Can't sleep at night? Trouble waking in the morning?

Recently an attendee of Visualise told me that they had been experiencing difficulty falling asleep at night after class.

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I feel like I get six hours of sleep during Visualise and then when I go home to bed, I can’t sleep.

Trance states can be deeply restorative and I recommend people meditate or power-nap during the day to improve concentration and productivity. This instance was concerning though as my participant needed to wake at 5am, and they weren't getting to sleep until well after midnight.

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I wondered if this was something they had experienced previously, before attending Visualise. Turns out, sleeping before midnight had been a challenge for this person since they were a teenager. 

Now, I'm not one to throw around diagnostic labels. I'm not a doctor or sleep specialist, but I believe it's helpful to realise that just as people have differing personality types, they can also have differing circadian rhythms. 

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In 2014 The International Classification of Sleep Disorders labelled the issue of not sleeping until after midnight and having difficulty waking in the morning as delayed sleep-wake phase disorder (DSPD). 

DSPD is the persistent dysregulation of a person's circadian rhythm (biological clock) in comparison to the general population, and societal norms. All people have a kind of internal clock that dictates when they wake up and go to sleep.

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Scientists believe DSPD is a person's biological clock running to a differing rhythm to most people's. The disorder affects the timing of a person's sleep, periods of alertness, core body temperature rhythm, and hormonal cycles.

If you experience staying awake late at night and waking later in the day, without interference to your life, this is called delayed sleep phase syndrome.

Labels aside, trouble sleeping at night and waking late can interfere with your productivity and sense of well-being, especially when you need to rise early for work. Understanding that your circadian rhythm might be different to the norm can help you in making changes to your sleep habits and lifestyle.

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DSPD is common amongst teenagers and often forms during adolescence, it is also linked to depression.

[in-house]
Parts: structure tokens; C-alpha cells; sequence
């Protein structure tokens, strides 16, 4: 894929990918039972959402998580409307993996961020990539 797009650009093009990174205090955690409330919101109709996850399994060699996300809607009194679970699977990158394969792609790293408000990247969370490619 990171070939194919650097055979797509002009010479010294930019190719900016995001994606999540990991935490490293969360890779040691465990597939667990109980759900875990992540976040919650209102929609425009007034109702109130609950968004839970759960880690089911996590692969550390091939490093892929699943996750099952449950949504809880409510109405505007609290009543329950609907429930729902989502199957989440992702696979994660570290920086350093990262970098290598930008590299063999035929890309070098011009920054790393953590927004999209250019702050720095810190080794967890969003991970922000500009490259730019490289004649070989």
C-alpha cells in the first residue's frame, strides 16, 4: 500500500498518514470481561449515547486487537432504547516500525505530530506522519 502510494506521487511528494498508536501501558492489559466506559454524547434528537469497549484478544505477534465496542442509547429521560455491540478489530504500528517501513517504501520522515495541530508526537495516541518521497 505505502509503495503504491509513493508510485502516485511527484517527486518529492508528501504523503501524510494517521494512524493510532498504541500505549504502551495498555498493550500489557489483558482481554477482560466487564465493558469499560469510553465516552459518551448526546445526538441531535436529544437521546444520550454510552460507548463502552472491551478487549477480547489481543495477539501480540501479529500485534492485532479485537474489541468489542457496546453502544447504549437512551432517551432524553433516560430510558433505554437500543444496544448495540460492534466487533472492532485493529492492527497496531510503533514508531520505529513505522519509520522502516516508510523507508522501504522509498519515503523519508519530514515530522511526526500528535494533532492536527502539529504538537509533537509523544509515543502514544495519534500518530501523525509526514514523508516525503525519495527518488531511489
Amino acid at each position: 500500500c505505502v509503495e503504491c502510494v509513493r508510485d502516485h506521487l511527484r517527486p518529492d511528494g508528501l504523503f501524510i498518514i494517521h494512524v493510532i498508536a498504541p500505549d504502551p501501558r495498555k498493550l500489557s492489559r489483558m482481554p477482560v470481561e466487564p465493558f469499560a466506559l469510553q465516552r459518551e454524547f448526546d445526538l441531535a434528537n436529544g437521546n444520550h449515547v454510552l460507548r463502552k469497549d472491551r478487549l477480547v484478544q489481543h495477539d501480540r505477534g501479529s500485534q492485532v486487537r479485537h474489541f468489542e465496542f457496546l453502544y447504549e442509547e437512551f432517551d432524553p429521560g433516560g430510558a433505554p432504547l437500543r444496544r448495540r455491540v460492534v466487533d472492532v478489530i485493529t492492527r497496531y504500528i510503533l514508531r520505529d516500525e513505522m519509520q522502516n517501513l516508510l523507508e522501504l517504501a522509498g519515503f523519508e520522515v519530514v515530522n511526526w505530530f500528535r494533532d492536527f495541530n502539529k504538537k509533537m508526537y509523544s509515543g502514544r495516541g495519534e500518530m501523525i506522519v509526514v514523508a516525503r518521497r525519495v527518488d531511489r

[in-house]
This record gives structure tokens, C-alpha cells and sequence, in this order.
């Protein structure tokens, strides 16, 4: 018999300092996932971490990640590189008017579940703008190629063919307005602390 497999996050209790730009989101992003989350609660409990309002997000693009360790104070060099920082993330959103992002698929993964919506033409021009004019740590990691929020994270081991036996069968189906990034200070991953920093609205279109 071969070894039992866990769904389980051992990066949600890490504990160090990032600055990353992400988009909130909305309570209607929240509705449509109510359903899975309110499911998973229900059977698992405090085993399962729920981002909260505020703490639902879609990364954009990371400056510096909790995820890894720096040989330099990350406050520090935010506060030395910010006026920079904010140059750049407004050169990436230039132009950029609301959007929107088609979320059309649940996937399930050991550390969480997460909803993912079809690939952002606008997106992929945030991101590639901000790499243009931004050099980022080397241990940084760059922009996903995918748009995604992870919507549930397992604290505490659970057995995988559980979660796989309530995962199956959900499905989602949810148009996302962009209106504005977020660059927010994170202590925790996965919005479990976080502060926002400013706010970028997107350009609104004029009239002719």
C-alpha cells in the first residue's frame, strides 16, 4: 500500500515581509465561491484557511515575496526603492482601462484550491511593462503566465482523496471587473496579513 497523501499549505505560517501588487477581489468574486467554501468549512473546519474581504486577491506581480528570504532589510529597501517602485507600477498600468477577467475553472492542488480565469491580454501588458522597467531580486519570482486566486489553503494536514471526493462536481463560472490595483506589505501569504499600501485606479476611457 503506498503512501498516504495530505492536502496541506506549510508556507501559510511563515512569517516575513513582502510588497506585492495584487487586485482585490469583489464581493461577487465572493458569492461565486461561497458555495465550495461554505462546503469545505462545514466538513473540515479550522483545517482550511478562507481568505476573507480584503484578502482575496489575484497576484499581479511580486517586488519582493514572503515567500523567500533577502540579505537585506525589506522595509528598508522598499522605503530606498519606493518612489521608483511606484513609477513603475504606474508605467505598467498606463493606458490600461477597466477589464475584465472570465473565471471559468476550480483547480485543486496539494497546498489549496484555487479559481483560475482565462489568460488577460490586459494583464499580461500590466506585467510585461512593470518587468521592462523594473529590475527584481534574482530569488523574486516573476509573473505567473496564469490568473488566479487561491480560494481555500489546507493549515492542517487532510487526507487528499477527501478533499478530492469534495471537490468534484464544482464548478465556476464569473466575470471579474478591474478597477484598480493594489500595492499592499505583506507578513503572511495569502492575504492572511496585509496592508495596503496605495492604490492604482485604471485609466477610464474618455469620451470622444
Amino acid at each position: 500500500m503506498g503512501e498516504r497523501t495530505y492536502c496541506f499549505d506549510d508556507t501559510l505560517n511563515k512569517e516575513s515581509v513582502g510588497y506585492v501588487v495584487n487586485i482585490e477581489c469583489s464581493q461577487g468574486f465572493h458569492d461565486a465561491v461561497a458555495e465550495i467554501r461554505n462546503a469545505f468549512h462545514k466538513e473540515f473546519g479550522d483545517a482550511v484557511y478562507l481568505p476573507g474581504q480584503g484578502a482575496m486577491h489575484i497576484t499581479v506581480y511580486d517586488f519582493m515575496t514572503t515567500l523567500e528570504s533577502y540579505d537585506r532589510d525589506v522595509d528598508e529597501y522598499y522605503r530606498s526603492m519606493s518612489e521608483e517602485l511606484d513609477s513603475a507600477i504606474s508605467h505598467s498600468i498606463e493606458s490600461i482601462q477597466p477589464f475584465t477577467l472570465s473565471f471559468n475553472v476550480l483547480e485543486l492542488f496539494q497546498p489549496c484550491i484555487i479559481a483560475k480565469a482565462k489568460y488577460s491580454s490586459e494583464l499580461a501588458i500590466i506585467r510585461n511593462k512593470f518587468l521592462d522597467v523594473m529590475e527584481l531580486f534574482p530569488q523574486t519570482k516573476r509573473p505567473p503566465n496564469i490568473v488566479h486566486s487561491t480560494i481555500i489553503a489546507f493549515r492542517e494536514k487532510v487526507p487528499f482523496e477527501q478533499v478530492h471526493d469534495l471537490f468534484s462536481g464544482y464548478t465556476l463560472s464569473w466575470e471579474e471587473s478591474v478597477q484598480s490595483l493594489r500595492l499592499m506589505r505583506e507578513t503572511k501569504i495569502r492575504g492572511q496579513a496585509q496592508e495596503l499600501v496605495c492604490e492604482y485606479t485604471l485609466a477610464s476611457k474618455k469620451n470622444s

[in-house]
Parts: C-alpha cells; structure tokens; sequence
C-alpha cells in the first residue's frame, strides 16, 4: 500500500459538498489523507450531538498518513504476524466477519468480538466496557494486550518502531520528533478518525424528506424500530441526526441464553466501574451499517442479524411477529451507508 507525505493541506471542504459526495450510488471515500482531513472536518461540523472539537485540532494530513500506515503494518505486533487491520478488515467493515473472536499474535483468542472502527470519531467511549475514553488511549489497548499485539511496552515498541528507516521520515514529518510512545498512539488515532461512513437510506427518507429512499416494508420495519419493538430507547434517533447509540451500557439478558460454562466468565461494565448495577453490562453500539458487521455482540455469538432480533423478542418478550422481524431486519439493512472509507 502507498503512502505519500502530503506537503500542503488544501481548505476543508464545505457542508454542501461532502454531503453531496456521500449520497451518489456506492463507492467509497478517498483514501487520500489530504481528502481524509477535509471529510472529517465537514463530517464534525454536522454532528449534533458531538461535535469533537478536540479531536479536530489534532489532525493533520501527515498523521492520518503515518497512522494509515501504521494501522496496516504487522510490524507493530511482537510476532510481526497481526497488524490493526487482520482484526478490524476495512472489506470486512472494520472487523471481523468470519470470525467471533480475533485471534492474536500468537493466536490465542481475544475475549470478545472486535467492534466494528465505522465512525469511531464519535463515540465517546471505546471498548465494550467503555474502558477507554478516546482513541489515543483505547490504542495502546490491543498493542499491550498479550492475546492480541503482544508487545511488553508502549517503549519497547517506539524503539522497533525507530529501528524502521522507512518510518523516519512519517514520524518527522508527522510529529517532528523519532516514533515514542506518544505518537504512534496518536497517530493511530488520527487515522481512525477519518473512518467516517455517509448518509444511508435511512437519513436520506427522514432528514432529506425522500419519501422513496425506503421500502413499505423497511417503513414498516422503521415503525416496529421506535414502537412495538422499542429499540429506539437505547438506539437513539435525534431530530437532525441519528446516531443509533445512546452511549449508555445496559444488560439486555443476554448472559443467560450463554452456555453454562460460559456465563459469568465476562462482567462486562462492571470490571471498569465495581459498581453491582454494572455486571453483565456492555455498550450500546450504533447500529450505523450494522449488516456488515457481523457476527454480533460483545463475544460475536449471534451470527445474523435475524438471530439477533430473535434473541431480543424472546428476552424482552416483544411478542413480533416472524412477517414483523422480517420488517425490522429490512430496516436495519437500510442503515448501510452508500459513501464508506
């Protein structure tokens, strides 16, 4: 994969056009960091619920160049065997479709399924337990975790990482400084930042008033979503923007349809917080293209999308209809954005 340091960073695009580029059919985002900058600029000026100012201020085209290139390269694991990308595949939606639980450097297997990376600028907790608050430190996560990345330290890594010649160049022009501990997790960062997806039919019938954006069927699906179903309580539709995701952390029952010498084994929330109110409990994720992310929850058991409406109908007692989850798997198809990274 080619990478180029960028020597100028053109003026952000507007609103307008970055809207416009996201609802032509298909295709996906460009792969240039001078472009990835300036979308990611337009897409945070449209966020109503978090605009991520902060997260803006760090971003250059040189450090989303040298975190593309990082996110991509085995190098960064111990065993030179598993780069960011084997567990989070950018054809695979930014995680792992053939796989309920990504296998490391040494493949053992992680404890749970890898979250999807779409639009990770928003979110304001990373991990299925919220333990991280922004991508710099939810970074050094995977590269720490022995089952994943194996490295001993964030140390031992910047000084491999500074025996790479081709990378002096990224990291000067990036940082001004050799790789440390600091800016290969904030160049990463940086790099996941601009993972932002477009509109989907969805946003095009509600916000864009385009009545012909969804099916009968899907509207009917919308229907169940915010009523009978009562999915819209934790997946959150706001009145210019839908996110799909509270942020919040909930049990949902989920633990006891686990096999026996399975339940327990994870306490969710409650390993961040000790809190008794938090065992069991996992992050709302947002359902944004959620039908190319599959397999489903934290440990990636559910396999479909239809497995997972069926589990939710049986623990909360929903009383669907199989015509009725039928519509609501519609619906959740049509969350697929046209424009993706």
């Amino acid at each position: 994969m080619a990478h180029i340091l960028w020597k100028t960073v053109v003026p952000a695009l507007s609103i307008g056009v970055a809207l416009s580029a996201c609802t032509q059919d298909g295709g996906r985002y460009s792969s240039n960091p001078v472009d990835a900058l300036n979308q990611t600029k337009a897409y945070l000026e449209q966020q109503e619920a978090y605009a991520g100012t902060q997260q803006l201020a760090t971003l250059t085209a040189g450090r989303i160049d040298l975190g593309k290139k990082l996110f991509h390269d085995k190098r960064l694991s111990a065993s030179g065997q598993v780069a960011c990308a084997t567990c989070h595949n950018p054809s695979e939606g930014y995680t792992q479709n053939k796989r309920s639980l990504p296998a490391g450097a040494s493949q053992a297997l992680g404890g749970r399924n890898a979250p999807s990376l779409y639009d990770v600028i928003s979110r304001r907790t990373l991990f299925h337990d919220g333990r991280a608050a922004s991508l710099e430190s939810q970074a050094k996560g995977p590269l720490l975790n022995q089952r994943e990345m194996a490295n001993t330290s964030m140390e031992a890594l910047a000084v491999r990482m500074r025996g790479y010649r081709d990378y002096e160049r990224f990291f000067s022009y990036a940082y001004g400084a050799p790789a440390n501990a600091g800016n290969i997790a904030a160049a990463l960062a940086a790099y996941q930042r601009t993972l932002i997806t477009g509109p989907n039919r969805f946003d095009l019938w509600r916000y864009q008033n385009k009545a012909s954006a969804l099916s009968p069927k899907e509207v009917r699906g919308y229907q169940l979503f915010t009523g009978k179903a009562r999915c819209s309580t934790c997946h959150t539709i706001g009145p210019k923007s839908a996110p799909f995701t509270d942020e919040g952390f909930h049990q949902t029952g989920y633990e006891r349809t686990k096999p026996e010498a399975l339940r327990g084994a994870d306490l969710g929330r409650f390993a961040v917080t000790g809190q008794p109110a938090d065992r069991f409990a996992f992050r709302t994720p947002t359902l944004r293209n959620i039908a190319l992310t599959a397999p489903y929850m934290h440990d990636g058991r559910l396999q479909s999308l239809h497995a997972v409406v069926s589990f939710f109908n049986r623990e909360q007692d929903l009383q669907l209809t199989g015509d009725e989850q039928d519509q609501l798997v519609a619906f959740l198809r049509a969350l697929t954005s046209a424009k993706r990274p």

You can receive a formal diagnosis for DSPD by seeking the help of a Sleep Specialist who will conduct a formal assessment of your sleep habits and routines.

For more information on sleep disorders, and to find a specialist near you, visit the Australasian Sleep Society.

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In the meantime, here are some tips for treating DSPD:  

The most common method of treatment for DSPD is to gradually scale back your bedtime until you reach an appropriate hour to receive a restful night's sleep. You will need to be committed to, and rigidly implement this bedtime, so as not to fall back into your old routine. Unfortunately, so much as one late night out could lead someone with DSPD back into their usual sleep time. 

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Give yourself some extra time to seek out the sun each morning. Should you meditate in the morning, this would be an ideal time to do so outside while the sun is shining. Getting regular sun helps regulate melatonin - this is the hormone your body releases at night to help you sleep.

Go Camping!

You'll hate me for saying this, but if you avoid using electronics before bed you're much more likely to fall asleep. This is because electronics with blue light screens (just as the sun) suppress melatonin and overstimulate the mind. I recommend avoiding electronics two hours before bedtime. I'm sorry. It sucks, I know.

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Create a healthy ritual around bedtime and sleep. It might be that you practice some gentle yoga, read something engaging (that's not on an electronic screen), have a cup of chamomile tea, keep a written or drawing journal, or take this time to meditate on sleep itself and the dreams you wish to have throughout the night. Whatever your routine, make it one that's enticing, relaxing, and healthy for you.

Avoid sugary foods before bed and coffee after 12pm. 

Keep your bedroom tidy and free of outside concerns. When you decide to go to bed, go there with the intention of relaxing without any of life's worries there with you. If it can't be resolved in the next 8 hours of sleep, let it go. 

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A beautiful practice for sleep is Yoga Nidra, and my all time favourite recording of what I believe to be a full proof guide into sleep is: Yoga Nidra for Sleep with Jennifer Piercy. Check it out!

I will be posting guided meditations on my website soon, some of which are designed to help you sleep and remember your dreams. 

Until we meet again. Sleep deep my friend,

Lauren